For this reason they only see a dentist if their dental problem is really serious and they can’t bear the pain any longer. How to treat this ‘illness’? What to do to reduce the fear and anxiety? There are tricks developed by scientists to help during treatment:
- Distraction: counting to yourself or playing mental games, as a result of which we think about something else
- Abstraction: comparing the pain to something else
- Praying: for the treatment to end soon
- Optimism: thinking that after the treatment everything will be okay
- Self-encouragement: telling yourself that you will soon be done and that you are strong
But the best method is eating healthily and taking care of our oral hygiene!
There are those whose fear is not of the dentist but of the unknown. They are advised to meet the dentist before treatment in order to get to know each other, so that at the next meeting treatment will proceed smoothly.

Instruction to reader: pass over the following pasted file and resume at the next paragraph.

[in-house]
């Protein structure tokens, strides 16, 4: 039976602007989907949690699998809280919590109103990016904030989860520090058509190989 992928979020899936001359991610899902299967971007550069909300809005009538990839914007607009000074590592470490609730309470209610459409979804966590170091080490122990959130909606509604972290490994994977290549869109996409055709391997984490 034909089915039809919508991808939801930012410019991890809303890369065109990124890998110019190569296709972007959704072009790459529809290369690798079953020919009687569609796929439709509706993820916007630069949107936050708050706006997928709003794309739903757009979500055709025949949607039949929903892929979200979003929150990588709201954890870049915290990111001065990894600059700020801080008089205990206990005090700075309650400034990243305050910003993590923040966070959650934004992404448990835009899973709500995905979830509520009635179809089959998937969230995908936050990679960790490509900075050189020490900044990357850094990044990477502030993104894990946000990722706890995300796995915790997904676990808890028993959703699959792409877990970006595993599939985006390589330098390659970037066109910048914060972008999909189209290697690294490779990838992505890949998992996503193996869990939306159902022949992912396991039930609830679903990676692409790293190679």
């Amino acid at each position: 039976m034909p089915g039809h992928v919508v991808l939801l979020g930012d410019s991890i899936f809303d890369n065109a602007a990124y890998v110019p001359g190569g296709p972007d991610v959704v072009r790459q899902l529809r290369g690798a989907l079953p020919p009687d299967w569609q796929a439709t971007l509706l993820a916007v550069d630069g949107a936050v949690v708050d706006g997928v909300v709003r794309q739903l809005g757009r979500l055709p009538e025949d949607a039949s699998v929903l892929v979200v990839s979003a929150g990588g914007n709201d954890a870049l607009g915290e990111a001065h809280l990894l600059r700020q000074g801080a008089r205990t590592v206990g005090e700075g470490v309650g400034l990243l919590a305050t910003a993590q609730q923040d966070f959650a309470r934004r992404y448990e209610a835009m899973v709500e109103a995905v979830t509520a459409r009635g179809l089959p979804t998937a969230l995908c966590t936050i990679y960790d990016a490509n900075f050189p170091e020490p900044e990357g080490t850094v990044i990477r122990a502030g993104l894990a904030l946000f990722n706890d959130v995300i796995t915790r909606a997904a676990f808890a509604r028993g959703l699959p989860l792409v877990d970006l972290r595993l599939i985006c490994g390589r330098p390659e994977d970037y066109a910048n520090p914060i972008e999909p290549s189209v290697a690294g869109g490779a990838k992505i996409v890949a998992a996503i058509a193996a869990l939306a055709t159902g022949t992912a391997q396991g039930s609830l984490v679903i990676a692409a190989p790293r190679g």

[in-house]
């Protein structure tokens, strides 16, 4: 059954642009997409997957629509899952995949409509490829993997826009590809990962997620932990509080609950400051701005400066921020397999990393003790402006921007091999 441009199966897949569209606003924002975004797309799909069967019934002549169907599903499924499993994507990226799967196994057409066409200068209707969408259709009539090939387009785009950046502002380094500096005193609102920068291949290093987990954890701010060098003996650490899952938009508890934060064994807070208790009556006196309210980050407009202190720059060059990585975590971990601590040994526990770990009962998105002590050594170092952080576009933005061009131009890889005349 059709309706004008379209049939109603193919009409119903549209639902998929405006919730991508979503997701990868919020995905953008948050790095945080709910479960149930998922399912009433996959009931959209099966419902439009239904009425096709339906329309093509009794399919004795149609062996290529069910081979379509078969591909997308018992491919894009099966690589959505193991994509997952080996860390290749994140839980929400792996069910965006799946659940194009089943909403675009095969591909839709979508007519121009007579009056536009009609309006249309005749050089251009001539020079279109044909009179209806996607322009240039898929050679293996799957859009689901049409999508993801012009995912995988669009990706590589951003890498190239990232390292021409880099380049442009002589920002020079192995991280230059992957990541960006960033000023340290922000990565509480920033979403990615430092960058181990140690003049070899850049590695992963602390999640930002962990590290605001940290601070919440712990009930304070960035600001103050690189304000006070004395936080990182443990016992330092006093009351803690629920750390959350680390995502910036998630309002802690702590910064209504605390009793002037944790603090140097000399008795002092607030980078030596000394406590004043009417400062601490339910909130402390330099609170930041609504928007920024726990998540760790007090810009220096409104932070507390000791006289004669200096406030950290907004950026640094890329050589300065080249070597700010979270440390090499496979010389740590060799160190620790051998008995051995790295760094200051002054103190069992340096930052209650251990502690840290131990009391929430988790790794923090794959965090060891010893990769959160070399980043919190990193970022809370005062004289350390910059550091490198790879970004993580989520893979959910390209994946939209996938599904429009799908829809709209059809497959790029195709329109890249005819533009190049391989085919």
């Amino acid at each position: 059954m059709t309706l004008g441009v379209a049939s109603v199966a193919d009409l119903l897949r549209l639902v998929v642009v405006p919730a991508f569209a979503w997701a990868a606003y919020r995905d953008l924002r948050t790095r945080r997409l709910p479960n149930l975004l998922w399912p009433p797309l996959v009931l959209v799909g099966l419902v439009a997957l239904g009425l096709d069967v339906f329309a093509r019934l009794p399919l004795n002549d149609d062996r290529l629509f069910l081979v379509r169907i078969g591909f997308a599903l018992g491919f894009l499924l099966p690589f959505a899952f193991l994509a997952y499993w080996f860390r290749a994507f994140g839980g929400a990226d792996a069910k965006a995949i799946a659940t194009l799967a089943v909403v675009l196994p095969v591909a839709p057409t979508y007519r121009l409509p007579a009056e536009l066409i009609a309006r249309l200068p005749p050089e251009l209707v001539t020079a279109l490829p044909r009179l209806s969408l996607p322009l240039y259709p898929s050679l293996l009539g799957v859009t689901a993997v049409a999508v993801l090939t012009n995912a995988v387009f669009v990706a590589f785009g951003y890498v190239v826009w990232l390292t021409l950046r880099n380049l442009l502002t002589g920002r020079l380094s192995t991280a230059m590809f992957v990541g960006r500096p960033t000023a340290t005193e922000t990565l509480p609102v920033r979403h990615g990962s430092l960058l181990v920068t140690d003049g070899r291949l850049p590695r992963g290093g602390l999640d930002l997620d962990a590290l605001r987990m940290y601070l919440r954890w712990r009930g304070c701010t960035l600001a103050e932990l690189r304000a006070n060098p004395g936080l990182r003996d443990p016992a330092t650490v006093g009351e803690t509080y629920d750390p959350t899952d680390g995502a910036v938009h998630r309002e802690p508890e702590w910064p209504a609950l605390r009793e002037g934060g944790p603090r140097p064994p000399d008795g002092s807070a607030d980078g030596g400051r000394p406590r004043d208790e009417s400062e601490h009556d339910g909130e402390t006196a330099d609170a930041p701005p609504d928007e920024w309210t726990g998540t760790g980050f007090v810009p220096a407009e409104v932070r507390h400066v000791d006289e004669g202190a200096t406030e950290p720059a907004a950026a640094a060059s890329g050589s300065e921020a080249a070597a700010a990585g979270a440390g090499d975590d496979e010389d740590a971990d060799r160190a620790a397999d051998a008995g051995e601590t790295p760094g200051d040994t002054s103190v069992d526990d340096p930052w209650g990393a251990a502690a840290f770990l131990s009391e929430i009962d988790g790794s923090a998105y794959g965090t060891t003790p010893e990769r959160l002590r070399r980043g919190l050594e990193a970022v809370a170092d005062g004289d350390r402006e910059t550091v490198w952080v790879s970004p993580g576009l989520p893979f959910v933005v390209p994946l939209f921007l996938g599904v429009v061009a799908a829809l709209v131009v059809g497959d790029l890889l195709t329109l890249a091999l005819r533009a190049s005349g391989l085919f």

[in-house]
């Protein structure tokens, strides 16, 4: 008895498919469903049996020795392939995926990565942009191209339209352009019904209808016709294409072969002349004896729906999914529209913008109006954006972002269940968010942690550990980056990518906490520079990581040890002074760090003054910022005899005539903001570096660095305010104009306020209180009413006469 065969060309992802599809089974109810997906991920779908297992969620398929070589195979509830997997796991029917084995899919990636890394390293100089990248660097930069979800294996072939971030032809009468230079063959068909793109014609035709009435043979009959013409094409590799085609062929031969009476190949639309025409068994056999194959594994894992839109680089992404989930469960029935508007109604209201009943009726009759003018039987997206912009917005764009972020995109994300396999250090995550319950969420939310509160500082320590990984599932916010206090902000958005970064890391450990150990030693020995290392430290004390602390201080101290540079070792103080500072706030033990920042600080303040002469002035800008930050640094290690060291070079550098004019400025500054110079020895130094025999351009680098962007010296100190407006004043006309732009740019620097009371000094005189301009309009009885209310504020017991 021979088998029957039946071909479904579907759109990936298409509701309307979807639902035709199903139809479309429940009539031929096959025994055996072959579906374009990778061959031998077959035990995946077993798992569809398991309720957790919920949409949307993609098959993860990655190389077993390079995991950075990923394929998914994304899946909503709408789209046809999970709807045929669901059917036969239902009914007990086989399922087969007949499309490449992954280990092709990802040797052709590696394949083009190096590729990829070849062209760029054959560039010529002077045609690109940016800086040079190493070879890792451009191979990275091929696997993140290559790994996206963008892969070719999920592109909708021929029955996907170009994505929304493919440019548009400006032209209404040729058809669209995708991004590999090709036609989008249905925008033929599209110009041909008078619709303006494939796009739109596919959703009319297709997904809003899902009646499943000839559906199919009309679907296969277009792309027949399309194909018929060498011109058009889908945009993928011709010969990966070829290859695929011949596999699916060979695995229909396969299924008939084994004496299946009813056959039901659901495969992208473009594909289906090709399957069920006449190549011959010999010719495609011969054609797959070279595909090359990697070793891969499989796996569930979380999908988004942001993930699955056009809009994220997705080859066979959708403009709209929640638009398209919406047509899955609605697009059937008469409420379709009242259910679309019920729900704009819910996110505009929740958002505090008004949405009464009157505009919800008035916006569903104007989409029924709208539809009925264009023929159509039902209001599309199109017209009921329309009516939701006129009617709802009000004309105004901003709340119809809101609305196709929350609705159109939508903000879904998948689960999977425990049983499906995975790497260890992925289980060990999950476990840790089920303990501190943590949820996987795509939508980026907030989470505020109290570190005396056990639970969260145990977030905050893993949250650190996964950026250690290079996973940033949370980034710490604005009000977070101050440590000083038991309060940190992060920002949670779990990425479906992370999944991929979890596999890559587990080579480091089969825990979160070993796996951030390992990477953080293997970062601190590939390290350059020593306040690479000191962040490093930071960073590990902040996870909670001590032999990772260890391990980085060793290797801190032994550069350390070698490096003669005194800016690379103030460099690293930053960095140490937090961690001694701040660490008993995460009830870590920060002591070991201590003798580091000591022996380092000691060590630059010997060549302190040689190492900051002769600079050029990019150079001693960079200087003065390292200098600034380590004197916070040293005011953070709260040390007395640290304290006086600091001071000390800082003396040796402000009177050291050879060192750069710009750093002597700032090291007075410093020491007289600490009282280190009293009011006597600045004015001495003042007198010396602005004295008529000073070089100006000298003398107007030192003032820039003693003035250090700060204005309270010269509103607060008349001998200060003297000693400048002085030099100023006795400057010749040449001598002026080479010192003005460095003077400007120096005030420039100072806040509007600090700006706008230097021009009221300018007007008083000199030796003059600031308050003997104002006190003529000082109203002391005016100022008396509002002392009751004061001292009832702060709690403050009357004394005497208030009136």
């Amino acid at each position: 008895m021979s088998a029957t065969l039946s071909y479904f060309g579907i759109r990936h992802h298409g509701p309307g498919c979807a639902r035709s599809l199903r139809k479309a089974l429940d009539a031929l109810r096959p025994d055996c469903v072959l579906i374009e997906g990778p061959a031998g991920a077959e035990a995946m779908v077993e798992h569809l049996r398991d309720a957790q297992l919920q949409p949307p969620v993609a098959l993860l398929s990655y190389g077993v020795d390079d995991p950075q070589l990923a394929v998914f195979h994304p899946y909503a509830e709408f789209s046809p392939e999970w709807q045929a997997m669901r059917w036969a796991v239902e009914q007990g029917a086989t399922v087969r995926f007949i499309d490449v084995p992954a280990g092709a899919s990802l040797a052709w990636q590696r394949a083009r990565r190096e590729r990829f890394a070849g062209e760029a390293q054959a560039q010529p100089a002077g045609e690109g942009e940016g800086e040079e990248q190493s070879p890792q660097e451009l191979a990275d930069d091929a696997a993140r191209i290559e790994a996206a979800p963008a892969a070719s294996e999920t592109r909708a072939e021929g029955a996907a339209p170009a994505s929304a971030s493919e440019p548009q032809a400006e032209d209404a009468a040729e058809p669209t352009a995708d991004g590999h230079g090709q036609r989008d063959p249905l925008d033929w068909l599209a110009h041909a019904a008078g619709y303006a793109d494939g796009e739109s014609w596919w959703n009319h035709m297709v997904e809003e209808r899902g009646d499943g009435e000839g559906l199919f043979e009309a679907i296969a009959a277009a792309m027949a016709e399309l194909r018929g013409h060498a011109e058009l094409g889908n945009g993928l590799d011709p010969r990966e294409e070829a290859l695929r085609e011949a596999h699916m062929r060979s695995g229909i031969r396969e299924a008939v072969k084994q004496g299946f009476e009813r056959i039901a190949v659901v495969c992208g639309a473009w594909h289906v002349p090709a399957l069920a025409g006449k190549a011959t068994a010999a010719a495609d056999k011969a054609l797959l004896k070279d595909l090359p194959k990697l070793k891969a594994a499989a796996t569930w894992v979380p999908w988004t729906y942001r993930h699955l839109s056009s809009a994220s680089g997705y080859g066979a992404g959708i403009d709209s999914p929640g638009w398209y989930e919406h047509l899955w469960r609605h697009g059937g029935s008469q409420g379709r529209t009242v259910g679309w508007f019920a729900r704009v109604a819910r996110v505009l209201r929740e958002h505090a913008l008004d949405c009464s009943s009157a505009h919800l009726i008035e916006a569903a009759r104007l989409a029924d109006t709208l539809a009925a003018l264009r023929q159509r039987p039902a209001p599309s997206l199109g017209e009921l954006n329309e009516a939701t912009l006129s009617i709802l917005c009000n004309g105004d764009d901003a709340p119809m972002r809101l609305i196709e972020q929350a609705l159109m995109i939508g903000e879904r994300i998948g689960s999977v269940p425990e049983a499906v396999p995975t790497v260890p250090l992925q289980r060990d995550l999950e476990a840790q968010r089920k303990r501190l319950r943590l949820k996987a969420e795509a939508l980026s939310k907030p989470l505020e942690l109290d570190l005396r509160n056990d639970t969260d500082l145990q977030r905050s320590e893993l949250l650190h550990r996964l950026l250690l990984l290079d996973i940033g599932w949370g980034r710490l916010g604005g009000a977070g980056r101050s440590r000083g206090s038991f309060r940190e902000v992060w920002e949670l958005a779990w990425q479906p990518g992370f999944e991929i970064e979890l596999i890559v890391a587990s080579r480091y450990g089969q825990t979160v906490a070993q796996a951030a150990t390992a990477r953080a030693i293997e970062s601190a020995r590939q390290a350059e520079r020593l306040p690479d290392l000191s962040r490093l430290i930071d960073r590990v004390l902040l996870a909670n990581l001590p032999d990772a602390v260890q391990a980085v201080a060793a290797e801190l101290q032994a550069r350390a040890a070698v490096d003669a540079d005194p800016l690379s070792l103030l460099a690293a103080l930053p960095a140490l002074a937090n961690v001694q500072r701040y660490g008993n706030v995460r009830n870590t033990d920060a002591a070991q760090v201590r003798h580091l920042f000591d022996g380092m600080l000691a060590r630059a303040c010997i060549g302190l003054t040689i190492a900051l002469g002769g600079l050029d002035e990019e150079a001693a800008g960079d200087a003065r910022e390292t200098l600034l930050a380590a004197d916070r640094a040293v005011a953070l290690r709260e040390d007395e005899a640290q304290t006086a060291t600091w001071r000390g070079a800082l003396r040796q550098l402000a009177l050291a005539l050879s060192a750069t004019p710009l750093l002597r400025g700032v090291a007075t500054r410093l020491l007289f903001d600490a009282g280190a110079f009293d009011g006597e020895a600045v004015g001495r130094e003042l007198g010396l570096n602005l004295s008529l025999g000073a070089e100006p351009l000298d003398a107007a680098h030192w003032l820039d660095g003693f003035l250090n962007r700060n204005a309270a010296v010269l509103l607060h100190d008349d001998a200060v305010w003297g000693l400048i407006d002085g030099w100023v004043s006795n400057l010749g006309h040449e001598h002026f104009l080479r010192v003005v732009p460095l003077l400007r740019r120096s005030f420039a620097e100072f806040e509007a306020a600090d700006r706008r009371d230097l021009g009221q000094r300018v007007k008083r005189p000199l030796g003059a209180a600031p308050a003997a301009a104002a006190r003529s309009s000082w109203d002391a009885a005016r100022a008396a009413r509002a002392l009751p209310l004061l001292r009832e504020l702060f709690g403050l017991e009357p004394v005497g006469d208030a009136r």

Members of another group include those who are afraid of medical tools or are uncomfortable with the fact that these tools will be used inside their mouth. Many people can’t accept strange objects touching their mouth, which for them is the equivalent of the sound of a fork grinding on a plate or nails scratching on a blackboard for other people.
It’s also of great help to find a dentist with a good sense of humour, so that treatment seems to go by faster; although the time taken is the same the dentist’s positive demeanour helps dispel the fear inside you.
You might also belong to those who breathe through their mouth and think that this makes dental treatment even harder? The solution is for you to wear nasal strips!
Well, there is a solution to every problem! There needs to exist the will to seek it out and then to overcome your dental phobia!
Our advice is that you don’t need to be afraid because, like everything else, this also depends on your mentality and you need to concentrate on your goals.